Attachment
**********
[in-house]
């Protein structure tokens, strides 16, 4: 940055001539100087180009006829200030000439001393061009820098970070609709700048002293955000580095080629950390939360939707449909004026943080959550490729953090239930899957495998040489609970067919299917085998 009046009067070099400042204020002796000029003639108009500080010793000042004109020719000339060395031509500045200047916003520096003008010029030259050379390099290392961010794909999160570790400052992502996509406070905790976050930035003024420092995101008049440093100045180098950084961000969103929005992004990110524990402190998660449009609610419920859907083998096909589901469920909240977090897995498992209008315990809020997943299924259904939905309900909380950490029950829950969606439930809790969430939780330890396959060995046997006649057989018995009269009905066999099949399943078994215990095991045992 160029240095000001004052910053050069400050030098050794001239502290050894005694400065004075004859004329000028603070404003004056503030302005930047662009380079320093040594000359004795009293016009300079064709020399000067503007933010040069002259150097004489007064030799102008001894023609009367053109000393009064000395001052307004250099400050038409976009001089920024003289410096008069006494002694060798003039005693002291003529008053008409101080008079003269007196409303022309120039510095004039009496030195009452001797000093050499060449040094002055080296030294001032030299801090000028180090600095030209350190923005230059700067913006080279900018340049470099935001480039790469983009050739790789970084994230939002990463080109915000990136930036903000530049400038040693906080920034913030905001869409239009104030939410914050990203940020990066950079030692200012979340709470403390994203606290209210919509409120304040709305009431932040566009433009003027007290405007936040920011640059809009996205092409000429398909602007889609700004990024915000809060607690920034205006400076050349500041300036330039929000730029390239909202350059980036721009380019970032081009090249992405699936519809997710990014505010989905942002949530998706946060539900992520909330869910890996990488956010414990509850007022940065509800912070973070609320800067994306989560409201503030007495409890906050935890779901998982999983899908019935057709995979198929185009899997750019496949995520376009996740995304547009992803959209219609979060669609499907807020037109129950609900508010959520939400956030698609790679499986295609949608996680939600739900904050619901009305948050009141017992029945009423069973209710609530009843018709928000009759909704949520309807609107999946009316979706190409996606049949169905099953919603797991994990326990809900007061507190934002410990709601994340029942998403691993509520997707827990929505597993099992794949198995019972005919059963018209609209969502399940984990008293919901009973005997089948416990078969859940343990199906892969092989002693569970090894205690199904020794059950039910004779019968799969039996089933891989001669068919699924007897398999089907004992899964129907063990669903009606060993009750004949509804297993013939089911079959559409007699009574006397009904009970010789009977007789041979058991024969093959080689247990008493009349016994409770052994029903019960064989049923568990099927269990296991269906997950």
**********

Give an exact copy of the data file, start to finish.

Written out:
[in-house]
């Protein structure tokens, strides 16, 4: 940055001539100087180009006829200030000439001393061009820098970070609709700048002293955000580095080629950390939360939707449909004026943080959550490729953090239930899957495998040489609970067919299917085998 009046009067070099400042204020002796000029003639108009500080010793000042004109020719000339060395031509500045200047916003520096003008010029030259050379390099290392961010794909999160570790400052992502996509406070905790976050930035003024420092995101008049440093100045180098950084961000969103929005992004990110524990402190998660449009609610419920859907083998096909589901469920909240977090897995498992209008315990809020997943299924259904939905309900909380950490029950829950969606439930809790969430939780330890396959060995046997006649057989018995009269009905066999099949399943078994215990095991045992 160029240095000001004052910053050069400050030098050794001239502290050894005694400065004075004859004329000028603070404003004056503030302005930047662009380079320093040594000359004795009293016009300079064709020399000067503007933010040069002259150097004489007064030799102008001894023609009367053109000393009064000395001052307004250099400050038409976009001089920024003289410096008069006494002694060798003039005693002291003529008053008409101080008079003269007196409303022309120039510095004039009496030195009452001797000093050499060449040094002055080296030294001032030299801090000028180090600095030209350190923005230059700067913006080279900018340049470099935001480039790469983009050739790789970084994230939002990463080109915000990136930036903000530049400038040693906080920034913030905001869409239009104030939410914050990203940020990066950079030692200012979340709470403390994203606290209210919509409120304040709305009431932040566009433009003027007290405007936040920011640059809009996205092409000429398909602007889609700004990024915000809060607690920034205006400076050349500041300036330039929000730029390239909202350059980036721009380019970032081009090249992405699936519809997710990014505010989905942002949530998706946060539900992520909330869910890996990488956010414990509850007022940065509800912070973070609320800067994306989560409201503030007495409890906050935890779901998982999983899908019935057709995979198929185009899997750019496949995520376009996740995304547009992803959209219609979060669609499907807020037109129950609900508010959520939400956030698609790679499986295609949608996680939600739900904050619901009305948050009141017992029945009423069973209710609530009843018709928000009759909704949520309807609107999946009316979706190409996606049949169905099953919603797991994990326990809900007061507190934002410990709601994340029942998403691993509520997707827990929505597993099992794949198995019972005919059963018209609209969502399940984990008293919901009973005997089948416990078969859940343990199906892969092989002693569970090894205690199904020794059950039910004779019968799969039996089933891989001669068919699924007897398999089907004992899964129907063990669903009606060993009750004949509804297993013939089911079959559409007699009574006397009904009970010789009977007789041979058991024969093959080689247990008493009349016994409770052994029903019960064989049923568990099927269990296991269906997950």